I am proud to be British (not specifically English) …… but also proud to be European. Of my four grandparents, one hails from Ireland and one from Switzerland. I am thankful that these two were welcomed into the late 19th/early 20th century “English” community. I hope that we and our children will have an equally welcoming attitude into the future.

Above all, of course, I consider myself a member of the human family Sapiens; I’m pleased to consider all fellow members my brothers and sisters.

Brexit? No thanks

 

  1. Co-operation

Let’s acknowledge from the start that competition is generally a good thing. However, surely this is even more true in the context of an overall co-operative framework.

Some questions:

  • When seeking access to increasingly limited resources (whether in trade, natural resources, services or whatever), is not working together in partnership better than aggressively fighting for “our little bit”.
  • Are we really still wedded to the notion of Might is Right? Do we care about those with whom we compete? Or about the weak, who will inevitably lose out?
  • Many would acknowledge that working together in science, medicine and technological research is self-evidently a good thing; why not in education, trade, industry, defence and security?
  • Our lives are increasingly dominated by networking (social and professional); why do we shy away from the national equivalent?
  • We increasingly live in a world in which all the important issues are global; if the issues are global, should we not move towards co-ordinated, global responses?
  • In any event, does it make sense to fragment back to a national (or indeed, sub-national) mindset?

Has the concept of the nation state, fundamentally a 19th century construct, had its day?

To be continued

A Vision for “Remain”

In writing this political blog I am breaking a long-standing promise; to blog only once a year on my annual folding-bike adventure. Why am I departing from this? Because it’s something about which I feel very strongly. I’m sure that I am not alone in finding the possibility of  “Brexit” to be intensely depressing.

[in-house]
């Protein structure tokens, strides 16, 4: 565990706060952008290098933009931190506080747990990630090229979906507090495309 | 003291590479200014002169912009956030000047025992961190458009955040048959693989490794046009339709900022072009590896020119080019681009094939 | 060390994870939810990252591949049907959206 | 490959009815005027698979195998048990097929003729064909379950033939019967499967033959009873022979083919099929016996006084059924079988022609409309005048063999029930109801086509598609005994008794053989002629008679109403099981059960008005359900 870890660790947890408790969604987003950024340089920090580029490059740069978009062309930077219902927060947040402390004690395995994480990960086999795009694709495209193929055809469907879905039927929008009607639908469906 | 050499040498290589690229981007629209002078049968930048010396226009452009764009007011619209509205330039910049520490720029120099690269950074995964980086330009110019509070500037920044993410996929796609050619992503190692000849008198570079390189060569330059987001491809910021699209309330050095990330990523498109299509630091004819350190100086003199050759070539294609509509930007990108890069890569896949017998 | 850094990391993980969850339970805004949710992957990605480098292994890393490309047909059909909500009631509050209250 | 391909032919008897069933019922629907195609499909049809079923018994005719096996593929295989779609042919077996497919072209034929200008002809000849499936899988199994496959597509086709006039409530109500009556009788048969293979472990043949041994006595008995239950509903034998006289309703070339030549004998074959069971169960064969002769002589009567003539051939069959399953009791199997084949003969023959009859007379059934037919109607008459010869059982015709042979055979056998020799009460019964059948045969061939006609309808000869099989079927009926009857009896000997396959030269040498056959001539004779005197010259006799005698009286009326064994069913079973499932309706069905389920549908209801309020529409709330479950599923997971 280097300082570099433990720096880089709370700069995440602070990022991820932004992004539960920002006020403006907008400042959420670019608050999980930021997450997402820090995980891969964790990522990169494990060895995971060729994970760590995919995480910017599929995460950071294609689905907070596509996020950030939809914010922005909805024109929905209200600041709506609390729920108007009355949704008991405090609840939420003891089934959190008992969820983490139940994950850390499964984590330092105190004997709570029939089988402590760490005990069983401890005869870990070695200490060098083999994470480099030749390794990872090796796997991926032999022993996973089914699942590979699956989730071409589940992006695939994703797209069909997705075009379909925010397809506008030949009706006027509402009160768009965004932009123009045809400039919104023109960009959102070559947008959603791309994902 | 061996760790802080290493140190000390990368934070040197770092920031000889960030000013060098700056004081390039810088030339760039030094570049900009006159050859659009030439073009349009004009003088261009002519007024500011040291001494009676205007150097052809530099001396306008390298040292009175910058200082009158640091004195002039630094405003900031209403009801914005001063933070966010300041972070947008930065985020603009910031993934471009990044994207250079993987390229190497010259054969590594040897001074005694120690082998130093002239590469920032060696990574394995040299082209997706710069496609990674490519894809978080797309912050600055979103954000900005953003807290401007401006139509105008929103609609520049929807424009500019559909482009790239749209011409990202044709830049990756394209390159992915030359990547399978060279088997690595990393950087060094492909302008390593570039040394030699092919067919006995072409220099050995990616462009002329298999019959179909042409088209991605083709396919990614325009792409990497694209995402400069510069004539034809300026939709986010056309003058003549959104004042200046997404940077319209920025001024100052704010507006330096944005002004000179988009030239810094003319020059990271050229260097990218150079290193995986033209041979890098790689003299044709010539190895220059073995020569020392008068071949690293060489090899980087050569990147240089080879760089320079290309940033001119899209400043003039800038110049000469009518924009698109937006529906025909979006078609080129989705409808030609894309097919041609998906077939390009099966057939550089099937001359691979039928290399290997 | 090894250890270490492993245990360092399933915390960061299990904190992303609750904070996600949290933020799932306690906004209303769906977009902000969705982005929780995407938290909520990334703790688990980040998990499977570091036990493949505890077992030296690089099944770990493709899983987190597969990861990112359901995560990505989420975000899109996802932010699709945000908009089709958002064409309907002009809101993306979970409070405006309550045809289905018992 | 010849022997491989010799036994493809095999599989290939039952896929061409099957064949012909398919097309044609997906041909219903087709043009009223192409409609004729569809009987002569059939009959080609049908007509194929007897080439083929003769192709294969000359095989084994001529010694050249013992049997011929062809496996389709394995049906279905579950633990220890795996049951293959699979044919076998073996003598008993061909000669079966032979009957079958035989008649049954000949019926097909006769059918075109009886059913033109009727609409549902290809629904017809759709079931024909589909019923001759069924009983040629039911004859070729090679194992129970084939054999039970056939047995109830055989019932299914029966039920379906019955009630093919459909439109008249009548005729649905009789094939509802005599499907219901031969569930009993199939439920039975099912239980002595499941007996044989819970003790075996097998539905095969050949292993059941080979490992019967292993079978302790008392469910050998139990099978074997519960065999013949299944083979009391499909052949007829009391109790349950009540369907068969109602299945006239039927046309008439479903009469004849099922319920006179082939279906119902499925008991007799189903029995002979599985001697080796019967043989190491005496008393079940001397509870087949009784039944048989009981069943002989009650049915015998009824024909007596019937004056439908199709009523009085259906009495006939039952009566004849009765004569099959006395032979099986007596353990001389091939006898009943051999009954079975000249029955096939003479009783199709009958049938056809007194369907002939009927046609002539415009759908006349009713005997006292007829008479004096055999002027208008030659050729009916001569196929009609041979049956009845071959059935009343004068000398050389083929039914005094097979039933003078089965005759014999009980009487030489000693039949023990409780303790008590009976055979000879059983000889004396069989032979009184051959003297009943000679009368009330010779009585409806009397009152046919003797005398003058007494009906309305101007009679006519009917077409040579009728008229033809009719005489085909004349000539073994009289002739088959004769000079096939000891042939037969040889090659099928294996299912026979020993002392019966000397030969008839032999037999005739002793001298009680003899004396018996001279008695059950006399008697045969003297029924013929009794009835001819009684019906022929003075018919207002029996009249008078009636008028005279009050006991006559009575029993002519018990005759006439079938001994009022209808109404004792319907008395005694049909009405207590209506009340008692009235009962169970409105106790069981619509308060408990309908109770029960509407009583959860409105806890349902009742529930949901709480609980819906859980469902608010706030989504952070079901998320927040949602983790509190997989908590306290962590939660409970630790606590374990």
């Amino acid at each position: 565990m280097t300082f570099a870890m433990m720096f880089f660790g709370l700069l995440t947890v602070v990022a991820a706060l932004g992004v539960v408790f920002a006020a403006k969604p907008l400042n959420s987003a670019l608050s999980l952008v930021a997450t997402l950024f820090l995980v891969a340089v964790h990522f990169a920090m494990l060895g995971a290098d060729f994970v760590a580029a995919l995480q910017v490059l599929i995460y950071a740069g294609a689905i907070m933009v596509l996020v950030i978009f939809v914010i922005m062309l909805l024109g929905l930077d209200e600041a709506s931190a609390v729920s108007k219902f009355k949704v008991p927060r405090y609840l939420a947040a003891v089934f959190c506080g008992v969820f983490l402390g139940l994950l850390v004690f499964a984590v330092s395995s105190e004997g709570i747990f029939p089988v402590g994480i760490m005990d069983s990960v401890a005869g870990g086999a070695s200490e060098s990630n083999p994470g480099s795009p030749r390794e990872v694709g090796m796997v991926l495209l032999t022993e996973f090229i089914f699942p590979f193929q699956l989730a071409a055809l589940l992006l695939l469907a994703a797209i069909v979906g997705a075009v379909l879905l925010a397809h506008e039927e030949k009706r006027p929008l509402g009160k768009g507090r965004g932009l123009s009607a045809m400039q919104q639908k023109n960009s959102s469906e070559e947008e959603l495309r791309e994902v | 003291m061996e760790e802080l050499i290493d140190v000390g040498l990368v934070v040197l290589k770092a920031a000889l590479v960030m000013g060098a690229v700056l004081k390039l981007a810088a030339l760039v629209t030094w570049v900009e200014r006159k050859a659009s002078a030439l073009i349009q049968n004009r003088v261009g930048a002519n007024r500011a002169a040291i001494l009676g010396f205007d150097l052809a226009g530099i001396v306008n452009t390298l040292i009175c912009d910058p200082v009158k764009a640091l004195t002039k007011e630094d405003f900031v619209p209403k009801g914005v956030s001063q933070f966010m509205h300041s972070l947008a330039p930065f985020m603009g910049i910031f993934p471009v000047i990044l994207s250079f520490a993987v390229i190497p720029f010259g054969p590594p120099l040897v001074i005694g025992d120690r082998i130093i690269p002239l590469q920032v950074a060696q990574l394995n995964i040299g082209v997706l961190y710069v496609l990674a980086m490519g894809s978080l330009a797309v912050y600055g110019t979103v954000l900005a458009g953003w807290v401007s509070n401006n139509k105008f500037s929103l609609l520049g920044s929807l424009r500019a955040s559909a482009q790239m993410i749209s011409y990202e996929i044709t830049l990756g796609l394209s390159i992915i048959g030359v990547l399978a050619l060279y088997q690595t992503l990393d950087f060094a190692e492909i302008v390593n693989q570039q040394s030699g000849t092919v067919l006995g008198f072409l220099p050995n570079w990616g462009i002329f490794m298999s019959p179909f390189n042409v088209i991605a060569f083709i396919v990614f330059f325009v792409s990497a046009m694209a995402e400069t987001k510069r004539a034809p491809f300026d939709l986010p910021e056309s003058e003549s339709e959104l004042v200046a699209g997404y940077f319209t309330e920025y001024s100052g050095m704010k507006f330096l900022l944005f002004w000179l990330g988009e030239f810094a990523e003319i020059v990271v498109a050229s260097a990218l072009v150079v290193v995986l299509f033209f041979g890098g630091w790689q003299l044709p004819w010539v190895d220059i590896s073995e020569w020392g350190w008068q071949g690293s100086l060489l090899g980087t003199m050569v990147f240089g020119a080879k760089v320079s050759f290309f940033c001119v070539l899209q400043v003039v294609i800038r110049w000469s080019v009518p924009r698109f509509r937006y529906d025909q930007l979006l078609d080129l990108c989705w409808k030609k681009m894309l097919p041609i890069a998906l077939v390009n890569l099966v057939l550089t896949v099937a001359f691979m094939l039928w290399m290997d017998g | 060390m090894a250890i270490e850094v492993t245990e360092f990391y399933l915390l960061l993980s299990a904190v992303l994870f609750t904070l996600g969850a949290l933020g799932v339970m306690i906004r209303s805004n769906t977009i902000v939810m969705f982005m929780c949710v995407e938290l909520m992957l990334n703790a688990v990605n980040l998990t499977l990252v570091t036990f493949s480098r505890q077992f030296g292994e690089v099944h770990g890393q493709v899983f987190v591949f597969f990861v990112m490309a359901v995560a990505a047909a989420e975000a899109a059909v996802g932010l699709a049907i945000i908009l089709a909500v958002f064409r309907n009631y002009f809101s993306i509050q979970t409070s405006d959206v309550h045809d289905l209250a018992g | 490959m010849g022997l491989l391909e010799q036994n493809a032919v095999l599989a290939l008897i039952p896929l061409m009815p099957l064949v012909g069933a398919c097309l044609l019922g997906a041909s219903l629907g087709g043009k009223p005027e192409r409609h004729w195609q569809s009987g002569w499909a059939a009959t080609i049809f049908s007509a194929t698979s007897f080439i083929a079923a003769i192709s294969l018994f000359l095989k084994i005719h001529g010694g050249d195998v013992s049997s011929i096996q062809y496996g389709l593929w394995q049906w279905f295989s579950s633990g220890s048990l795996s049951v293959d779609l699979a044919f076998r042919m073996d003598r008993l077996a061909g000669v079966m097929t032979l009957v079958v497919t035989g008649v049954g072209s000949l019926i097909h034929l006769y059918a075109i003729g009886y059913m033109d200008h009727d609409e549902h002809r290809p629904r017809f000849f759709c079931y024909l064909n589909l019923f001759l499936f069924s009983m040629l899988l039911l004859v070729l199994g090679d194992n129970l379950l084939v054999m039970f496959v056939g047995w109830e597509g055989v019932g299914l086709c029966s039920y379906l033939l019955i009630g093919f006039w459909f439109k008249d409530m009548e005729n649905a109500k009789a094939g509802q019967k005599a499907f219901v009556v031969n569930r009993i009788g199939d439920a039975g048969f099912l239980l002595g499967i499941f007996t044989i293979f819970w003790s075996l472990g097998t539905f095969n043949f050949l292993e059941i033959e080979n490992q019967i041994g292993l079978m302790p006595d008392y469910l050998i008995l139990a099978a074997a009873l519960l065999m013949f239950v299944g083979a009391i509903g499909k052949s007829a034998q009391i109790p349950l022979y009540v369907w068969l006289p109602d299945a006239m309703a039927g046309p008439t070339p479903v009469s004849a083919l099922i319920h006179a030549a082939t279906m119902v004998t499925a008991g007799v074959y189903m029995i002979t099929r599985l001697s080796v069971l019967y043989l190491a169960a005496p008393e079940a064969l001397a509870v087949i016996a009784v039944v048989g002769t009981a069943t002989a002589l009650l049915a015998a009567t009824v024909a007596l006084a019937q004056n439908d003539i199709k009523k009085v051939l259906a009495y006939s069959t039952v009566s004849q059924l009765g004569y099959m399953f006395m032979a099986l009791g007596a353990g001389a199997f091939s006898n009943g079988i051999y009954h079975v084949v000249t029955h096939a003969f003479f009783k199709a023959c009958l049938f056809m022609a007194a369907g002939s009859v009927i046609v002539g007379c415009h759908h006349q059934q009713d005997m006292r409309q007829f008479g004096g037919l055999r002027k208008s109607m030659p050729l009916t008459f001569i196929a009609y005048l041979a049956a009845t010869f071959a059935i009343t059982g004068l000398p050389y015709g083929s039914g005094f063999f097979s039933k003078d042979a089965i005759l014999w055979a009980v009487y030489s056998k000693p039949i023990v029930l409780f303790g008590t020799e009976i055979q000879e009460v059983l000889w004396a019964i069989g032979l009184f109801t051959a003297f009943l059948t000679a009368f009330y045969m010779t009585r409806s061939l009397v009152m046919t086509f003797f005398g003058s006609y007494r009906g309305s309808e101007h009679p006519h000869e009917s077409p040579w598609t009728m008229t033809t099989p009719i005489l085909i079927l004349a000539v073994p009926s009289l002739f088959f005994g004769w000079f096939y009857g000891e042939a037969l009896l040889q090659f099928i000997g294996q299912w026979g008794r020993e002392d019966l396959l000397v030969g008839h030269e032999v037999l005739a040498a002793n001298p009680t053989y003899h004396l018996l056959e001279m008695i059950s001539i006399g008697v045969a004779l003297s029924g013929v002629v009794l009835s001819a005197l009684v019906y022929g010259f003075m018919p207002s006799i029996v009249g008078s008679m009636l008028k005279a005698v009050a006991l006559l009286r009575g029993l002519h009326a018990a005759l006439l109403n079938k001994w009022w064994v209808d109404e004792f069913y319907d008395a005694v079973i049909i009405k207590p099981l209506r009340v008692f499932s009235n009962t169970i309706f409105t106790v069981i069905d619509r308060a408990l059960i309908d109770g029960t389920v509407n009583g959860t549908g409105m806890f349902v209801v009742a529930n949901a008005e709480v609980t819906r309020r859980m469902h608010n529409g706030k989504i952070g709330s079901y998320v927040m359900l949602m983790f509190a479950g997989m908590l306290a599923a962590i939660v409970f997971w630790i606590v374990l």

Am I the only visceral “remainer” to find the interminable pro-EU arguments lacklustre, negative and lacking vision? I don’t believe the campaign should focus on nitty-gritty: the economy; migration; borders; centralisation or de-centralisation; whether we will be a few pounds better or worse off etc. “Experts” will argue these factors with equal conviction, on both sides, till the cows come home. What we need is a vision for the future.

In the absence of this from the great and good, I will try to present my own in ten stages.

A vision for the future

 I believe we should be building a family/society/country (choose whichever collective noun you wish) which moves forward into the 21st Century on the basis of:

  • Trust
  • Openness
  • Co-operation
  • A quest for equality
  • Mutual support, including through difficult times
  • Pursuit of happiness
  • A belief in the need to protect the weak
  • A willingness to sacrifice some aspects of control for the “greater good”
  • A belief in, and commitment to, international law
  • A commitment to protecting the environment

Over the next ten days I will endeavour to elaborate on each of these ten factors in turn.

  1. Trust

A traveller came upon a wise old farmer hoeing in his field beside the road. Eager to rest his feet, the wanderer hailed the countryman, who seemed happy enough to straighten his back and talk for a moment. “What sort of people live in the next town?” asked the stranger. “What were the people like where you’ve come from?” replied the farmer, answering the question with another question. “They were a bad lot. Troublemakers all, and lazy too; the most selfish people in the world, and not a one of them to be trusted. I’m happy to be leaving the scoundrels.” “Is that so?” replied the old farmer. “Well, I’m afraid that you’ll find the same sort in the next town. Disappointed, the traveller trudged on his way, and the farmer returned to his work.

Some time later another stranger, coming from the same direction, hailed the farmer, and they stopped to talk. “What sort of people live in the next town?” he asked. “What were the people like where you’ve come from?” replied the farmer once again. “They were the best people in the world; hard working, honest, and friendly. I’m sorry to be leaving them.”

“Fear not,” said the farmer. “You’ll find the same sort in the next town.”

One of the saddest aspects of the modern world is the lack of trust: stranger danger; distrust of “foreigners”; always assuming the worst, every situation a “Health and Safety” risk; suspicion and danger around every corner.

In reality, isn’t the truth is that most people are good; most people can be trusted; most people are just like you and me; risk is there to be managed, not eliminated? Surely it is better to lead our lives in this belief, than to shrink into isolation through distrust of our neighbour, or constant fear of lurking danger. We may occasionally be let down – ok, live with this, manage the risk and move on.

The relevance of this for the Brexit argument is, I think self-evident.

To be continued